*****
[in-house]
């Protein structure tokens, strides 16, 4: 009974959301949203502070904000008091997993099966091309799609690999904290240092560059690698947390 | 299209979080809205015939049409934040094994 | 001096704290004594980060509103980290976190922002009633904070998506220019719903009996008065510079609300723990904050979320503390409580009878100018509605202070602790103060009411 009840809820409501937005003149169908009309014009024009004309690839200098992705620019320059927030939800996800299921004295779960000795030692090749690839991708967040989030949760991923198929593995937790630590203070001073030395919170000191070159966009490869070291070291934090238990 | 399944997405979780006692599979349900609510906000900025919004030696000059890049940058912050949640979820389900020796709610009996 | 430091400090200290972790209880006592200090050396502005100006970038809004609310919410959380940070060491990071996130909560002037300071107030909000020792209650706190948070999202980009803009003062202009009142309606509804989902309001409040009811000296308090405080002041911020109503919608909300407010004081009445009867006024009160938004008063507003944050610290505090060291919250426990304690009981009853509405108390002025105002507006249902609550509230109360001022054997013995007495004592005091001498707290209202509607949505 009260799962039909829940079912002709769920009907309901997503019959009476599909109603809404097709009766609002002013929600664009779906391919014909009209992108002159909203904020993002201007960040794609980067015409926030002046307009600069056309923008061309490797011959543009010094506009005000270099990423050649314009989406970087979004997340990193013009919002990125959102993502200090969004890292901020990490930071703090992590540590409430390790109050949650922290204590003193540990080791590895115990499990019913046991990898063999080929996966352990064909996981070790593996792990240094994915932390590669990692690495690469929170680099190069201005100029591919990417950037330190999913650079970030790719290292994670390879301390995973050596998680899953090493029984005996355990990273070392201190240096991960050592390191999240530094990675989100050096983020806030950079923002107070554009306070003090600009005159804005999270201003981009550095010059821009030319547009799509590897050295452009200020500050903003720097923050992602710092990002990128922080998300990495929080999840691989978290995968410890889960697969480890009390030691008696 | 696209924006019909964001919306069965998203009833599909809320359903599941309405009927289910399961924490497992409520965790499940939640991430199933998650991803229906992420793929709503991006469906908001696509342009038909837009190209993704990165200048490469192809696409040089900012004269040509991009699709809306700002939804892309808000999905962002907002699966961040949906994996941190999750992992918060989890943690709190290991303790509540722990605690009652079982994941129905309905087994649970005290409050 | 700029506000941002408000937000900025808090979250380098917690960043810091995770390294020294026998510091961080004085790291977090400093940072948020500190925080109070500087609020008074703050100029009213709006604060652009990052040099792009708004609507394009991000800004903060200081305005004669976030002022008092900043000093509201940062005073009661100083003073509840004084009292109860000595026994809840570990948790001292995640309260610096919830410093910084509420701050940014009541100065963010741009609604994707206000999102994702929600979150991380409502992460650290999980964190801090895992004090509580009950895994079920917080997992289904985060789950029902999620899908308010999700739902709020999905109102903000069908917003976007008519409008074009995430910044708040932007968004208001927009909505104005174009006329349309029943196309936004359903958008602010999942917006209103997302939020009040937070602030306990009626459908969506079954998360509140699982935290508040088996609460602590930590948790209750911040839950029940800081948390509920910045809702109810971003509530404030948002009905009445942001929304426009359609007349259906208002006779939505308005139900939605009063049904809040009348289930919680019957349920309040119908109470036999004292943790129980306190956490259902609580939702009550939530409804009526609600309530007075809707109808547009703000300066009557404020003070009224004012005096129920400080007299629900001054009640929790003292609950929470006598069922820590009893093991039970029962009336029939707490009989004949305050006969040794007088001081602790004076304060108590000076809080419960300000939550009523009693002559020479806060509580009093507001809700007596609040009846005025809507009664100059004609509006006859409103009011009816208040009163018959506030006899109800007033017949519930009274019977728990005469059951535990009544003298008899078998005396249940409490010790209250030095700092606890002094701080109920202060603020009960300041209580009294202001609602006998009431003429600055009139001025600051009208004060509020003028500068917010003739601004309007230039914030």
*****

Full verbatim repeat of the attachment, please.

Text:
[in-house]
């Protein structure tokens, strides 16, 4: 009974959301949203502070904000008091997993099966091309799609690999904290240092560059690698947390 | 299209979080809205015939049409934040094994 | 001096704290004594980060509103980290976190922002009633904070998506220019719903009996008065510079609300723990904050979320503390409580009878100018509605202070602790103060009411 009840809820409501937005003149169908009309014009024009004309690839200098992705620019320059927030939800996800299921004295779960000795030692090749690839991708967040989030949760991923198929593995937790630590203070001073030395919170000191070159966009490869070291070291934090238990 | 399944997405979780006692599979349900609510906000900025919004030696000059890049940058912050949640979820389900020796709610009996 | 430091400090200290972790209880006592200090050396502005100006970038809004609310919410959380940070060491990071996130909560002037300071107030909000020792209650706190948070999202980009803009003062202009009142309606509804989902309001409040009811000296308090405080002041911020109503919608909300407010004081009445009867006024009160938004008063507003944050610290505090060291919250426990304690009981009853509405108390002025105002507006249902609550509230109360001022054997013995007495004592005091001498707290209202509607949505 009260799962039909829940079912002709769920009907309901997503019959009476599909109603809404097709009766609002002013929600664009779906391919014909009209992108002159909203904020993002201007960040794609980067015409926030002046307009600069056309923008061309490797011959543009010094506009005000270099990423050649314009989406970087979004997340990193013009919002990125959102993502200090969004890292901020990490930071703090992590540590409430390790109050949650922290204590003193540990080791590895115990499990019913046991990898063999080929996966352990064909996981070790593996792990240094994915932390590669990692690495690469929170680099190069201005100029591919990417950037330190999913650079970030790719290292994670390879301390995973050596998680899953090493029984005996355990990273070392201190240096991960050592390191999240530094990675989100050096983020806030950079923002107070554009306070003090600009005159804005999270201003981009550095010059821009030319547009799509590897050295452009200020500050903003720097923050992602710092990002990128922080998300990495929080999840691989978290995968410890889960697969480890009390030691008696 | 696209924006019909964001919306069965998203009833599909809320359903599941309405009927289910399961924490497992409520965790499940939640991430199933998650991803229906992420793929709503991006469906908001696509342009038909837009190209993704990165200048490469192809696409040089900012004269040509991009699709809306700002939804892309808000999905962002907002699966961040949906994996941190999750992992918060989890943690709190290991303790509540722990605690009652079982994941129905309905087994649970005290409050 | 700029506000941002408000937000900025808090979250380098917690960043810091995770390294020294026998510091961080004085790291977090400093940072948020500190925080109070500087609020008074703050100029009213709006604060652009990052040099792009708004609507394009991000800004903060200081305005004669976030002022008092900043000093509201940062005073009661100083003073509840004084009292109860000595026994809840570990948790001292995640309260610096919830410093910084509420701050940014009541100065963010741009609604994707206000999102994702929600979150991380409502992460650290999980964190801090895992004090509580009950895994079920917080997992289904985060789950029902999620899908308010999700739902709020999905109102903000069908917003976007008519409008074009995430910044708040932007968004208001927009909505104005174009006329349309029943196309936004359903958008602010999942917006209103997302939020009040937070602030306990009626459908969506079954998360509140699982935290508040088996609460602590930590948790209750911040839950029940800081948390509920910045809702109810971003509530404030948002009905009445942001929304426009359609007349259906208002006779939505308005139900939605009063049904809040009348289930919680019957349920309040119908109470036999004292943790129980306190956490259902609580939702009550939530409804009526609600309530007075809707109808547009703000300066009557404020003070009224004012005096129920400080007299629900001054009640929790003292609950929470006598069922820590009893093991039970029962009336029939707490009989004949305050006969040794007088001081602790004076304060108590000076809080419960300000939550009523009693002559020479806060509580009093507001809700007596609040009846005025809507009664100059004609509006006859409103009011009816208040009163018959506030006899109800007033017949519930009274019977728990005469059951535990009544003298008899078998005396249940409490010790209250030095700092606890002094701080109920202060603020009960300041209580009294202001609602006998009431003429600055009139001025600051009208004060509020003028500068917010003739601004309007230039914030």